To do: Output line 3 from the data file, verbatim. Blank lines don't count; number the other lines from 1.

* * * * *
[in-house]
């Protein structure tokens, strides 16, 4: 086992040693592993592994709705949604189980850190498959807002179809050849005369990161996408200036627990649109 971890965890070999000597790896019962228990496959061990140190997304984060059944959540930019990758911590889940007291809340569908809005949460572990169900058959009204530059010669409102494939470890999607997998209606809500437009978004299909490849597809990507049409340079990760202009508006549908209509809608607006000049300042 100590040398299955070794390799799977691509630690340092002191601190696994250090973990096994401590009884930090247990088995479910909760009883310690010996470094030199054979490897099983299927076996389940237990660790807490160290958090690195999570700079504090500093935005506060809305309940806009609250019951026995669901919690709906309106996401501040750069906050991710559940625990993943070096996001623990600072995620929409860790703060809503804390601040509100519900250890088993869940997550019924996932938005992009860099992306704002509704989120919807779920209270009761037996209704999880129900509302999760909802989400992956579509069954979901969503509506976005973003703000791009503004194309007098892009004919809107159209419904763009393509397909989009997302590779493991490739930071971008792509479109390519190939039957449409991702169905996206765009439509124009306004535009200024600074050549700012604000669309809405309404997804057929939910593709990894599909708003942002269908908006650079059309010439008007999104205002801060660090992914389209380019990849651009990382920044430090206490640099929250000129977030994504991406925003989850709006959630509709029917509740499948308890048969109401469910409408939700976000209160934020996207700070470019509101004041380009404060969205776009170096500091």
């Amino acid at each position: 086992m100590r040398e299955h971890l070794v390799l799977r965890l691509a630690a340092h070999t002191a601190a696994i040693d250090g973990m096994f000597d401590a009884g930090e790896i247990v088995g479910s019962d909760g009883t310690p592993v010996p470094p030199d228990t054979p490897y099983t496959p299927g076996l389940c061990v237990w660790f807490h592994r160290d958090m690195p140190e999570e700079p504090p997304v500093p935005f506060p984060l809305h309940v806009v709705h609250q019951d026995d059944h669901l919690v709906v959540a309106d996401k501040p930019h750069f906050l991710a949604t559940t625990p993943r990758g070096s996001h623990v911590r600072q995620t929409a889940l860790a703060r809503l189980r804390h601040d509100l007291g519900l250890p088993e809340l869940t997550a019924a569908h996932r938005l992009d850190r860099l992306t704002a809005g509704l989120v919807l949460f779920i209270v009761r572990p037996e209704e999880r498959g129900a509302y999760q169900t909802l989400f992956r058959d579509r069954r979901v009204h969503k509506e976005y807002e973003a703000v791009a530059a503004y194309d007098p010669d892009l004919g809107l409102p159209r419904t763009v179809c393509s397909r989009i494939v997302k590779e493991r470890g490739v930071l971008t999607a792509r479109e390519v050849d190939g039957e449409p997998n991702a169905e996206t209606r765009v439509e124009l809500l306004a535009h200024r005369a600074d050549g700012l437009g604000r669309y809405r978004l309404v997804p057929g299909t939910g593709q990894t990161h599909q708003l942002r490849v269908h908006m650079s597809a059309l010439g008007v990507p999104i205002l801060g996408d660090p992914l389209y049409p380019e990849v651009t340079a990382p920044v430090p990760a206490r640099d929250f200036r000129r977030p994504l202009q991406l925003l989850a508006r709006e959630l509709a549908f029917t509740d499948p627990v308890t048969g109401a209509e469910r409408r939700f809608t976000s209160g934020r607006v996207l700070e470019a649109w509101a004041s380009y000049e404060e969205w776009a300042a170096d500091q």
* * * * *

């Amino acid at each position: 086992m100590r040398e299955h971890l070794v390799l799977r965890l691509a630690a340092h070999t002191a601190a696994i040693d250090g973990m096994f000597d401590a009884g930090e790896i247990v088995g479910s019962d909760g009883t310690p592993v010996p470094p030199d228990t054979p490897y099983t496959p299927g076996l389940c061990v237990w660790f807490h592994r160290d958090m690195p140190e999570e700079p504090p997304v500093p935005f506060p984060l809305h309940v806009v709705h609250q019951d026995d059944h669901l919690v709906v959540a309106d996401k501040p930019h750069f906050l991710a949604t559940t625990p993943r990758g070096s996001h623990v911590r600072q995620t929409a889940l860790a703060r809503l189980r804390h601040d509100l007291g519900l250890p088993e809340l869940t997550a019924a569908h996932r938005l992009d850190r860099l992306t704002a809005g509704l989120v919807l949460f779920i209270v009761r572990p037996e209704e999880r498959g129900a509302y999760q169900t909802l989400f992956r058959d579509r069954r979901v009204h969503k509506e976005y807002e973003a703000v791009a530059a503004y194309d007098p010669d892009l004919g809107l409102p159209r419904t763009v179809c393509s397909r989009i494939v997302k590779e493991r470890g490739v930071l971008t999607a792509r479109e390519v050849d190939g039957e449409p997998n991702a169905e996206t209606r765009v439509e124009l809500l306004a535009h200024r005369a600074d050549g700012l437009g604000r669309y809405r978004l309404v997804p057929g299909t939910g593709q990894t990161h599909q708003l942002r490849v269908h908006m650079s597809a059309l010439g008007v990507p999104i205002l801060g996408d660090p992914l389209y049409p380019e990849v651009t340079a990382p920044v430090p990760a206490r640099d929250f200036r000129r977030p994504l202009q991406l925003l989850a508006r709006e959630l509709a549908f029917t509740d499948p627990v308890t048969g109401a209509e469910r409408r939700f809608t976000s209160g934020r607006v996207l700070e470019a649109w509101a004041s380009y000049e404060e969205w776009a300042a170096d500091q």